Greetings. It turns out that reinventing the wheel or simply making a good thing a lot better is not so easy to do. Our companies often get a bit too comfortable with business as usual, and as customers we often get a bit too too comfortable with the products and services that we rely on. This thought came to mind yesterday as I drove past a La-Z-Boy furniture store, or should I say “gallery,” on my way to New York. After all, isn’t this brand synonymous with getting comfortable…having invented the reclining chair back in 1928? And somehow they have survived and adapted to a changing world by evolving their original ideas for comfortable seating in a relatively incremental way. Not that there’s anything wrong with that. One might even say that they have leveraged the fact that a growing number of us are becoming a bit lazier…even creating a chair with a built-in cooler in the armrest so that TV enthusiasts can enjoy a six-pack of beer without the inconvenience of having to get (their butts) up. Now if that isn’t innovation, I don’t know what is.
And other companies survive by making modest changes in their offerings. A while back I wrote about the stethoscope–a 200-hundred-year-old device that had not changed for 190 years until the folks at 3M Healthcare and Zargis Medical decided to attach a small digital computer to it and, in the process, transform its power as an even more valuable diagnostic tool. And how many of us are still driving cars with internal combustion engines? Or sending our kids to schools that are pretty similar to the ones we went to…give or take a bit of extra technology and a bit more “high stakes” testing? Or going to doctors’ offices where they continue to keep our records in almost mystical manila folders?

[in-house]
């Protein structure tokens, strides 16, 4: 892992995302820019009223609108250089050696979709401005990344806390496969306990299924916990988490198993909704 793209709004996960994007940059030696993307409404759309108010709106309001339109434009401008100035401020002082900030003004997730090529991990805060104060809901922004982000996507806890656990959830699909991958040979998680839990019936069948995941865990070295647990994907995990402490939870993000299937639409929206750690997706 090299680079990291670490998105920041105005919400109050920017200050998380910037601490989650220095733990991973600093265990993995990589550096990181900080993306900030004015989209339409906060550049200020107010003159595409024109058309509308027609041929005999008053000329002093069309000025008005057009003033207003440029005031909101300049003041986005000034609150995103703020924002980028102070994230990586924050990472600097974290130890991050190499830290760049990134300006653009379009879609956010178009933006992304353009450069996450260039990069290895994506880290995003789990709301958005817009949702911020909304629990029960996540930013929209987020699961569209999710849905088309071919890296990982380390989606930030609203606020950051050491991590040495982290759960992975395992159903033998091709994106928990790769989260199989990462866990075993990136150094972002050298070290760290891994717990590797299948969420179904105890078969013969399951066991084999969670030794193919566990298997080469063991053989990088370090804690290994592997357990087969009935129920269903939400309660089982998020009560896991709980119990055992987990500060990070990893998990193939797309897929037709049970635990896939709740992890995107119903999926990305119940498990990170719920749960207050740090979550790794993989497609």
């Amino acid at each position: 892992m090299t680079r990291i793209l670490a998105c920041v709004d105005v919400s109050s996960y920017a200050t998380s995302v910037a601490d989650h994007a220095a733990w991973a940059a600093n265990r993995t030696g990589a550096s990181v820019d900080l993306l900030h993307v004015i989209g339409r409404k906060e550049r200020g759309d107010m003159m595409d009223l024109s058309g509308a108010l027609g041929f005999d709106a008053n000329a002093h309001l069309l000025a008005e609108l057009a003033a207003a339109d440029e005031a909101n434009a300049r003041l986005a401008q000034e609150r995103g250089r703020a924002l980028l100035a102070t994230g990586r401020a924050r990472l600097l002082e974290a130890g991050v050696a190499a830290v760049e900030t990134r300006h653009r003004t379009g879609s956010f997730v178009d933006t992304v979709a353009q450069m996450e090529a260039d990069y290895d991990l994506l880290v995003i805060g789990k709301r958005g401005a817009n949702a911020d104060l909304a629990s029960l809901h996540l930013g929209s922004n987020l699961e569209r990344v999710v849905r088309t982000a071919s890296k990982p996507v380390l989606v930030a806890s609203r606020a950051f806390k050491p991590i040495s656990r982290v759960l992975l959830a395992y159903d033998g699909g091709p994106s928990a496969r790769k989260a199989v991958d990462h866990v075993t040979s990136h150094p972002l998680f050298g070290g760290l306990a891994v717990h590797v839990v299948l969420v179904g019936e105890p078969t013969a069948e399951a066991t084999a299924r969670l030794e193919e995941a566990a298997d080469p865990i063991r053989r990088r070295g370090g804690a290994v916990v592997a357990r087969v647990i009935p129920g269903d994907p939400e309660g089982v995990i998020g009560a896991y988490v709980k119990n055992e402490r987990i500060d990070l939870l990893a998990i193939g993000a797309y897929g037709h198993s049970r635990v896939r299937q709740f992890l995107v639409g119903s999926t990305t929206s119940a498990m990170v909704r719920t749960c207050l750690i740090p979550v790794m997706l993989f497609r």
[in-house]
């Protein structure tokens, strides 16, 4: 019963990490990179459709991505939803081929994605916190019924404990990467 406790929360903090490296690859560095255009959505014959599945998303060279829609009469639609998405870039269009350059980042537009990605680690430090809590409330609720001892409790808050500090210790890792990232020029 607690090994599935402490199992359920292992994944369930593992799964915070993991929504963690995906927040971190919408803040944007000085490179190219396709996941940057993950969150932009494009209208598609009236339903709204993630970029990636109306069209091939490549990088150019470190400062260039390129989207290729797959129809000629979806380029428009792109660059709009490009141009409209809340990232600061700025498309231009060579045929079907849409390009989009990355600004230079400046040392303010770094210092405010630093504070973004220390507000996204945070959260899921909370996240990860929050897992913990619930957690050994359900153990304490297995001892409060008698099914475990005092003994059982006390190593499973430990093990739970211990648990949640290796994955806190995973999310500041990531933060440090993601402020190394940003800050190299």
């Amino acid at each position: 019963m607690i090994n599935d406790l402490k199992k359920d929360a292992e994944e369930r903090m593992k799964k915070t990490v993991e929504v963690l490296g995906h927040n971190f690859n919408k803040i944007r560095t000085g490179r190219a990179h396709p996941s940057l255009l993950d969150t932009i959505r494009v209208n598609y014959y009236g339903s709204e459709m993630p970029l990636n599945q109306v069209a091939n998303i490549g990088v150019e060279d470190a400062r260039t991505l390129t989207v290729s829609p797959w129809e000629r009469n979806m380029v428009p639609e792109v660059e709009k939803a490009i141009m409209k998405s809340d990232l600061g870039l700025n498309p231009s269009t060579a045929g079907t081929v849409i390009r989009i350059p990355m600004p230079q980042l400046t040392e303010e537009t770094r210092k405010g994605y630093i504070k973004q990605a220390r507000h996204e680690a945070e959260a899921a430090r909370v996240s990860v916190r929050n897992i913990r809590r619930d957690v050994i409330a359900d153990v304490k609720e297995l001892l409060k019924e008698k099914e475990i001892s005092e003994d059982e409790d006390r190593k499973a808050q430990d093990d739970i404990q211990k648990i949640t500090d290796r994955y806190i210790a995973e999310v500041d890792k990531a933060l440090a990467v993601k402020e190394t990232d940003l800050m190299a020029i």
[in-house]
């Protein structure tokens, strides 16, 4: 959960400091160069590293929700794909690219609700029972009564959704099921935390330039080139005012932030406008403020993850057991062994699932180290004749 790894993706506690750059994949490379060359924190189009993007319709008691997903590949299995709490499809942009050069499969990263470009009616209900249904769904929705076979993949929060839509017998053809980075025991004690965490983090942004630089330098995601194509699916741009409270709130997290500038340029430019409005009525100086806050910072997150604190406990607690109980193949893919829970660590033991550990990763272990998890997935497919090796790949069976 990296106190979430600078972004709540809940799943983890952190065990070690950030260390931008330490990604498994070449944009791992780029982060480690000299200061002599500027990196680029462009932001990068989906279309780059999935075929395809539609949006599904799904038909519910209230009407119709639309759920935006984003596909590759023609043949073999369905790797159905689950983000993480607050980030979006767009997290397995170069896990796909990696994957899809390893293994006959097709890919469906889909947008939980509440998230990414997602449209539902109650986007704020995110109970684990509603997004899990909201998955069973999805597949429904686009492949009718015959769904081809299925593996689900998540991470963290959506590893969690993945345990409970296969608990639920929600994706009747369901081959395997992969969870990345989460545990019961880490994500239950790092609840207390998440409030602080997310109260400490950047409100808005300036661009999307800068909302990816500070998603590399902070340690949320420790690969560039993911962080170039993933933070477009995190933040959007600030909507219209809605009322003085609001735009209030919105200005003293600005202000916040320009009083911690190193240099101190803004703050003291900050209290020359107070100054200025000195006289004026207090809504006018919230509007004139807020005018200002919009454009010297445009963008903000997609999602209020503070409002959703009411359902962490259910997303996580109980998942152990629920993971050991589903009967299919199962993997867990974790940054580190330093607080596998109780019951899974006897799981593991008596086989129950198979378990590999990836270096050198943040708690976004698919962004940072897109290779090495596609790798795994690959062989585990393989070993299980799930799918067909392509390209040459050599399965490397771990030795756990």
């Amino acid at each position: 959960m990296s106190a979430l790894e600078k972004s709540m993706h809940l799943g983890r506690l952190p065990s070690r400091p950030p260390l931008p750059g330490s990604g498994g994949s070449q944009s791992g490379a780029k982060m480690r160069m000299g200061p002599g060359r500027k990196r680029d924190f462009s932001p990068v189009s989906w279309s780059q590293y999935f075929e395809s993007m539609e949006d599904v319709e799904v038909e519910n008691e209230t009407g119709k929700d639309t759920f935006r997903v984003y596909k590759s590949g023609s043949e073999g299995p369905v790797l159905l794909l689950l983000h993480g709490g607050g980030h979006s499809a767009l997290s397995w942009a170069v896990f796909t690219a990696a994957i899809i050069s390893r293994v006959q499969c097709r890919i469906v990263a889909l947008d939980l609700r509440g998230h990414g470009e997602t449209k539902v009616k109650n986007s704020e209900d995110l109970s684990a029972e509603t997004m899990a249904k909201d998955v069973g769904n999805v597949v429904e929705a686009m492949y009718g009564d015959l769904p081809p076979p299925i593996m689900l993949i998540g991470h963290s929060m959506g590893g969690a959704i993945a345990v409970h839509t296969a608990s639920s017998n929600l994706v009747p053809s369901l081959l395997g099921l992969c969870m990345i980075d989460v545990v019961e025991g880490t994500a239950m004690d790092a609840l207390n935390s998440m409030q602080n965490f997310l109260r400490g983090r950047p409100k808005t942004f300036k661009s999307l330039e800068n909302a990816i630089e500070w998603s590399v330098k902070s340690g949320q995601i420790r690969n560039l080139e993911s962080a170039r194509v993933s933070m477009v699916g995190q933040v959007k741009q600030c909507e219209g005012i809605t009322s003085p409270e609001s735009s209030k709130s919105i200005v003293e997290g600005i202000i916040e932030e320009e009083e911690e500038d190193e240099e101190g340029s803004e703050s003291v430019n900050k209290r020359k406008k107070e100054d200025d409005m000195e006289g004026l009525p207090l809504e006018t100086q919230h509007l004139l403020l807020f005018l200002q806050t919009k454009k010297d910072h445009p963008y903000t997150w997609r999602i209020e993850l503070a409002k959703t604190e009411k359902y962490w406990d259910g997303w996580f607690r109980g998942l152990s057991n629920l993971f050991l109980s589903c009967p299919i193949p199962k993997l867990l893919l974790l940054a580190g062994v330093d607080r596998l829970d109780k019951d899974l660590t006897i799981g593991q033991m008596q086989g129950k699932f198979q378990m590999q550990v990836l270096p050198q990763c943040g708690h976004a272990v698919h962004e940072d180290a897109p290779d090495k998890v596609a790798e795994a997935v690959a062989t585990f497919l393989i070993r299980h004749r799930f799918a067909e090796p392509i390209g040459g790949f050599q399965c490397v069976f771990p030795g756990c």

Which makes David Patrick’s creation even more remarkable because in his quest to make a more perfect skateboard he has literally reinvented the wheel. In fact, his new “SharkWheel” re-envisions the wheel (a 6,000 to 10,000-year-old invention with its likely origins in either Mesopotamia or China) as a set of cubes that produce a smoother, faster, and more friction-free ride.
So if he can take on one of the most fundamental technologiess in human history, isn’t it time for you and your colleagues to reinvent your wheel as the key to innovation or simply remaining relevant and meaningful to the customers you have the privilege to serve? By creating the next generation of your product or service. By crafting a way more compelling and valuable customer experience. By using technology to rewrite your business equation. By figuring out how to be way more efficient and cost-effective in delivering your stuff. By making your customers much smarter and more capable.
We win in business when we challenge ourselves to reinvent the things that matter most. Sometimes by blowing them up completely, and other times by simply imagining how they could be even more compelling.